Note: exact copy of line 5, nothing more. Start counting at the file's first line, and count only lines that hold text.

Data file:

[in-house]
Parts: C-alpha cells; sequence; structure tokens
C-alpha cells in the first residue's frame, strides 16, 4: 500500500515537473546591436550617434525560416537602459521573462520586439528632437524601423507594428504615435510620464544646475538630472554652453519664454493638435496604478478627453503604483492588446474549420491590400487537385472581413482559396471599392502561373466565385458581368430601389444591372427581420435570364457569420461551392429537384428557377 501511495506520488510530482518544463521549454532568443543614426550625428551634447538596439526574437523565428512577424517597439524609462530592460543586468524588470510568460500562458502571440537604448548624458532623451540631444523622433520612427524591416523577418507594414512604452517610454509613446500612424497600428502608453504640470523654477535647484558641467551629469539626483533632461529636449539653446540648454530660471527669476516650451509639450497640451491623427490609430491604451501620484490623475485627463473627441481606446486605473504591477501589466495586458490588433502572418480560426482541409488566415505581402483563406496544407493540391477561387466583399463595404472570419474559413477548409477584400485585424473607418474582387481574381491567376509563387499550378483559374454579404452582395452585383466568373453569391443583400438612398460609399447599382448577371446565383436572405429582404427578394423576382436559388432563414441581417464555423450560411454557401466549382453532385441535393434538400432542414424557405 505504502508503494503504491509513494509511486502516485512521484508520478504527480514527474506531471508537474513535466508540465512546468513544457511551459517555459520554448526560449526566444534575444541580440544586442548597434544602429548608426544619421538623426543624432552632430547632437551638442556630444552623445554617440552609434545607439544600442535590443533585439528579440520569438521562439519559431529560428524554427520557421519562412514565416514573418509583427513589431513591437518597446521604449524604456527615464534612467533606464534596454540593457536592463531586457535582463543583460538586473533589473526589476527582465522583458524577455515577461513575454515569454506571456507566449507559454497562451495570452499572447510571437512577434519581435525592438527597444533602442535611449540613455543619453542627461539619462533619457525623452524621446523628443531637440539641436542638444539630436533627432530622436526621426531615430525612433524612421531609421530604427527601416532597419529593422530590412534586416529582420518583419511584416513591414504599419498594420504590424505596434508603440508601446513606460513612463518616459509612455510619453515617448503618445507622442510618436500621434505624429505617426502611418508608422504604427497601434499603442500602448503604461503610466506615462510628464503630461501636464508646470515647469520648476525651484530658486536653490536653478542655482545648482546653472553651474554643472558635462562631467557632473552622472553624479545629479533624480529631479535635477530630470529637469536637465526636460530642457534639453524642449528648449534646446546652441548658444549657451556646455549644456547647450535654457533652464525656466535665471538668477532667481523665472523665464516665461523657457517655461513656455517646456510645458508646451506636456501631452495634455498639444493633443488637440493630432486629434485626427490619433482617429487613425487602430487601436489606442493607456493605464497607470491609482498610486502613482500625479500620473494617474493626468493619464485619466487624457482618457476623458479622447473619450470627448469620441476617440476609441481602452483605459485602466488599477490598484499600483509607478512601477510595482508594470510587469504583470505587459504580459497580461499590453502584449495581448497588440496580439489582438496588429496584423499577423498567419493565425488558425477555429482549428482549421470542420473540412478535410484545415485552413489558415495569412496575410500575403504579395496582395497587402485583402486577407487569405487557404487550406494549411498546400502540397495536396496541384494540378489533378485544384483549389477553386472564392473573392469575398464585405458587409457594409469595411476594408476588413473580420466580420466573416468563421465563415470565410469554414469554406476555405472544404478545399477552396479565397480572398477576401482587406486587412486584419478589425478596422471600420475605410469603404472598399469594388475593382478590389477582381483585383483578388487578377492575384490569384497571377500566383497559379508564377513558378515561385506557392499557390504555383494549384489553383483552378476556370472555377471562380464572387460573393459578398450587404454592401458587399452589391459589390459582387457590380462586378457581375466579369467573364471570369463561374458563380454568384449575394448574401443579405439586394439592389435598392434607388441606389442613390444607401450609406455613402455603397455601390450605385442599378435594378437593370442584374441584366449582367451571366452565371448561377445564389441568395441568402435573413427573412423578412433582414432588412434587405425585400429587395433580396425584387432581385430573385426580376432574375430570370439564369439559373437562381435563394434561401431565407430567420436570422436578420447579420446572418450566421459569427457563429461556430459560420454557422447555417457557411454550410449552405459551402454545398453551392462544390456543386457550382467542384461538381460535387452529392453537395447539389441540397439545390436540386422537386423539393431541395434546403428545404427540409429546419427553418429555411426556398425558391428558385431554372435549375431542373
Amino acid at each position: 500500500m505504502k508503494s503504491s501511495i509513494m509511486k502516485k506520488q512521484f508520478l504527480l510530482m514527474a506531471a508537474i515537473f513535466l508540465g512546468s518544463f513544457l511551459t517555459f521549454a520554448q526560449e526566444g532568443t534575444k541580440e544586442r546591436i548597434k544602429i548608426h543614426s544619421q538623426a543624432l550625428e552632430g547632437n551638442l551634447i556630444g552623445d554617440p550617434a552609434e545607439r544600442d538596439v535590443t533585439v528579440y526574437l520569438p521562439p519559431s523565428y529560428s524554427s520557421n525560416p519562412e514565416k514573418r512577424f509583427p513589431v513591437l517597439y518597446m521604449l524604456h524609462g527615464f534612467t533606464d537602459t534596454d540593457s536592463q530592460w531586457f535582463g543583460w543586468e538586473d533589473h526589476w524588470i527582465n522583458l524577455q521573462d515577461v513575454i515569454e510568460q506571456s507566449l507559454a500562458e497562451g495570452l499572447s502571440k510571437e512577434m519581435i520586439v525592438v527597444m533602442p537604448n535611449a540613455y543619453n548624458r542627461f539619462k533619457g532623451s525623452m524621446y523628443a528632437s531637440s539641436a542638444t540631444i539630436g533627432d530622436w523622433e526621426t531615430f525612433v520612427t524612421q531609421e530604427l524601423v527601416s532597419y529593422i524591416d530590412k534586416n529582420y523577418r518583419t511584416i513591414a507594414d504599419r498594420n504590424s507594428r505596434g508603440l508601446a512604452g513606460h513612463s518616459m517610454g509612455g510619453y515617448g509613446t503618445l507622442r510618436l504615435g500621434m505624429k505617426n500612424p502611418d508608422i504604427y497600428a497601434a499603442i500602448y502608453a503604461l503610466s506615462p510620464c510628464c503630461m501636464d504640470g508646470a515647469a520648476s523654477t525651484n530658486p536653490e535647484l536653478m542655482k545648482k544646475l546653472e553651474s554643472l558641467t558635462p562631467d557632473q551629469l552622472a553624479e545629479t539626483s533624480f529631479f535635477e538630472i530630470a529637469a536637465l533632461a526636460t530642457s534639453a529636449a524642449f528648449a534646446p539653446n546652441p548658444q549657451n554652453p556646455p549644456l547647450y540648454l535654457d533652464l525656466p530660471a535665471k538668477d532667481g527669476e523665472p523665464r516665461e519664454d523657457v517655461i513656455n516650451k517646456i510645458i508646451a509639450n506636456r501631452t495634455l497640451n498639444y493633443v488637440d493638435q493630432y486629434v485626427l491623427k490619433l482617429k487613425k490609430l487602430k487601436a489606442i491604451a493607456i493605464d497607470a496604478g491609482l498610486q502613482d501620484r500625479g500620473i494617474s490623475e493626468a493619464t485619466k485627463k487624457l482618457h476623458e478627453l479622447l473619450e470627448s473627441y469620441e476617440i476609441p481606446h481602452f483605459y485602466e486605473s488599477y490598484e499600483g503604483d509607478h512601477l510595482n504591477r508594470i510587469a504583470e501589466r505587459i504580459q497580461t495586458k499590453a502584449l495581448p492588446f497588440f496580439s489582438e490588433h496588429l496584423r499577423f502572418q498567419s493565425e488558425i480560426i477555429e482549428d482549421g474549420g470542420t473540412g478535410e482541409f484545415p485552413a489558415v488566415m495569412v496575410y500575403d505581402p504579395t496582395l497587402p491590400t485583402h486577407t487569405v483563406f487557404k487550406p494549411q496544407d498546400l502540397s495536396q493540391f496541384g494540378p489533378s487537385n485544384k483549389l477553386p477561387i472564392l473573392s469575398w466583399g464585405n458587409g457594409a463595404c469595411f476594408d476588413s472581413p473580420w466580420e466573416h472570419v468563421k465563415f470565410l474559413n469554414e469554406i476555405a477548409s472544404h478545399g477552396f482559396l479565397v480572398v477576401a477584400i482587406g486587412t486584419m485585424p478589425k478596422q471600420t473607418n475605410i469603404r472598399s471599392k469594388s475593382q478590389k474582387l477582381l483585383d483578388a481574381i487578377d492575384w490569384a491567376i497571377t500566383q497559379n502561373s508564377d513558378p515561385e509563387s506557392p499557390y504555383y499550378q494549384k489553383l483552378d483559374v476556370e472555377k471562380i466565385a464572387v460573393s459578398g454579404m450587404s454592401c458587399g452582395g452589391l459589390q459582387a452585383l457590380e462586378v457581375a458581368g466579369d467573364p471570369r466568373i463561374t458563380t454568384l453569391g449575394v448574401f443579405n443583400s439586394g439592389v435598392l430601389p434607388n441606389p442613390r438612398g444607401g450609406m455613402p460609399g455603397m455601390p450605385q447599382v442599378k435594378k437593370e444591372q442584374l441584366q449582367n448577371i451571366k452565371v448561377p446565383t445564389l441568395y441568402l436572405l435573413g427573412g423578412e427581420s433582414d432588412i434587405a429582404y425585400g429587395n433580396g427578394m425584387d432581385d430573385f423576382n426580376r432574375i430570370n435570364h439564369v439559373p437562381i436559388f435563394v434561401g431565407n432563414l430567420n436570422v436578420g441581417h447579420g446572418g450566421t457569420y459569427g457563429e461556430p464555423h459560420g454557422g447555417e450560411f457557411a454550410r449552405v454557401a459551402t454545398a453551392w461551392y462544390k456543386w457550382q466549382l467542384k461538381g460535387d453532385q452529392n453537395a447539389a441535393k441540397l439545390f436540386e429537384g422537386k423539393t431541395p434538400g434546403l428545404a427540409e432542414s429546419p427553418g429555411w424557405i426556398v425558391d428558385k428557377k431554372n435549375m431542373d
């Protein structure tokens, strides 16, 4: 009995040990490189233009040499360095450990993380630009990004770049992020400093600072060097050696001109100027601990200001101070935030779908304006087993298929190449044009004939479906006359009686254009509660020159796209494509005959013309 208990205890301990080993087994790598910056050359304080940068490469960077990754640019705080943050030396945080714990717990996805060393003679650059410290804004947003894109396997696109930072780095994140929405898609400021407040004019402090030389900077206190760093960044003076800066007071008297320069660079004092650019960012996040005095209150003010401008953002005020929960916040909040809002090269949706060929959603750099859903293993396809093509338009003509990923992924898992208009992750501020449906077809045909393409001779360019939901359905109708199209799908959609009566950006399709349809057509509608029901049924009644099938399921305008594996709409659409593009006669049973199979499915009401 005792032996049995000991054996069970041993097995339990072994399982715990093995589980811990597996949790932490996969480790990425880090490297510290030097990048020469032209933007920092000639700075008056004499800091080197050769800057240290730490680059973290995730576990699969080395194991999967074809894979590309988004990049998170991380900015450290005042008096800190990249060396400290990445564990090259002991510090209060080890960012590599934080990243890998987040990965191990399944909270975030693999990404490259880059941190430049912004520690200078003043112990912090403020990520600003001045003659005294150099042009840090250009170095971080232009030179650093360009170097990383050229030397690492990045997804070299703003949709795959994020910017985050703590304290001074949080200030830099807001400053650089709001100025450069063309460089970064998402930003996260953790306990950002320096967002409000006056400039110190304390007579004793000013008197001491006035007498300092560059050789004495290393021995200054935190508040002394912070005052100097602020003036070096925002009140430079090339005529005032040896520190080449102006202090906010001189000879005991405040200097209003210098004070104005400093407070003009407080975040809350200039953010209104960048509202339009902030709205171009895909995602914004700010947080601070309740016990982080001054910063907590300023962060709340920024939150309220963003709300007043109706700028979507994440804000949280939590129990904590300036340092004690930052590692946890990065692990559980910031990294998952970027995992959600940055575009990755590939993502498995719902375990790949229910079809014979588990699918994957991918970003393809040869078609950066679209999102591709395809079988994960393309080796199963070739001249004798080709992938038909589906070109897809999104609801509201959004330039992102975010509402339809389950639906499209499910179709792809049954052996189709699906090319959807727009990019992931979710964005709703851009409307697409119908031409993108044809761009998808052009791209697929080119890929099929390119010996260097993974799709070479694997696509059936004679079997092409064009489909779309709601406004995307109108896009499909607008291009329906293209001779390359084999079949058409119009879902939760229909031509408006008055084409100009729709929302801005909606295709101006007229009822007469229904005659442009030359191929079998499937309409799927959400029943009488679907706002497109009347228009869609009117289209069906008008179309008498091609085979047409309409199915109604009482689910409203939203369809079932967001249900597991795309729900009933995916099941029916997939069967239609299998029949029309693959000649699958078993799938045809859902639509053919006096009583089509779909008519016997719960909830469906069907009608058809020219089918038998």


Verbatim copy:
């Protein structure tokens, strides 16, 4: 009995040990490189233009040499360095450990993380630009990004770049992020400093600072060097050696001109100027601990200001101070935030779908304006087993298929190449044009004939479906006359009686254009509660020159796209494509005959013309 208990205890301990080993087994790598910056050359304080940068490469960077990754640019705080943050030396945080714990717990996805060393003679650059410290804004947003894109396997696109930072780095994140929405898609400021407040004019402090030389900077206190760093960044003076800066007071008297320069660079004092650019960012996040005095209150003010401008953002005020929960916040909040809002090269949706060929959603750099859903293993396809093509338009003509990923992924898992208009992750501020449906077809045909393409001779360019939901359905109708199209799908959609009566950006399709349809057509509608029901049924009644099938399921305008594996709409659409593009006669049973199979499915009401 005792032996049995000991054996069970041993097995339990072994399982715990093995589980811990597996949790932490996969480790990425880090490297510290030097990048020469032209933007920092000639700075008056004499800091080197050769800057240290730490680059973290995730576990699969080395194991999967074809894979590309988004990049998170991380900015450290005042008096800190990249060396400290990445564990090259002991510090209060080890960012590599934080990243890998987040990965191990399944909270975030693999990404490259880059941190430049912004520690200078003043112990912090403020990520600003001045003659005294150099042009840090250009170095971080232009030179650093360009170097990383050229030397690492990045997804070299703003949709795959994020910017985050703590304290001074949080200030830099807001400053650089709001100025450069063309460089970064998402930003996260953790306990950002320096967002409000006056400039110190304390007579004793000013008197001491006035007498300092560059050789004495290393021995200054935190508040002394912070005052100097602020003036070096925002009140430079090339005529005032040896520190080449102006202090906010001189000879005991405040200097209003210098004070104005400093407070003009407080975040809350200039953010209104960048509202339009902030709205171009895909995602914004700010947080601070309740016990982080001054910063907590300023962060709340920024939150309220963003709300007043109706700028979507994440804000949280939590129990904590300036340092004690930052590692946890990065692990559980910031990294998952970027995992959600940055575009990755590939993502498995719902375990790949229910079809014979588990699918994957991918970003393809040869078609950066679209999102591709395809079988994960393309080796199963070739001249004798080709992938038909589906070109897809999104609801509201959004330039992102975010509402339809389950639906499209499910179709792809049954052996189709699906090319959807727009990019992931979710964005709703851009409307697409119908031409993108044809761009998808052009791209697929080119890929099929390119010996260097993974799709070479694997696509059936004679079997092409064009489909779309709601406004995307109108896009499909607008291009329906293209001779390359084999079949058409119009879902939760229909031509408006008055084409100009729709929302801005909606295709101006007229009822007469229904005659442009030359191929079998499937309409799927959400029943009488679907706002497109009347228009869609009117289209069906008008179309008498091609085979047409309409199915109604009482689910409203939203369809079932967001249900597991795309729900009933995916099941029916997939069967239609299998029949029309693959000649699958078993799938045809859902639509053919006096009583089509779909008519016997719960909830469906069907009608058809020219089918038998």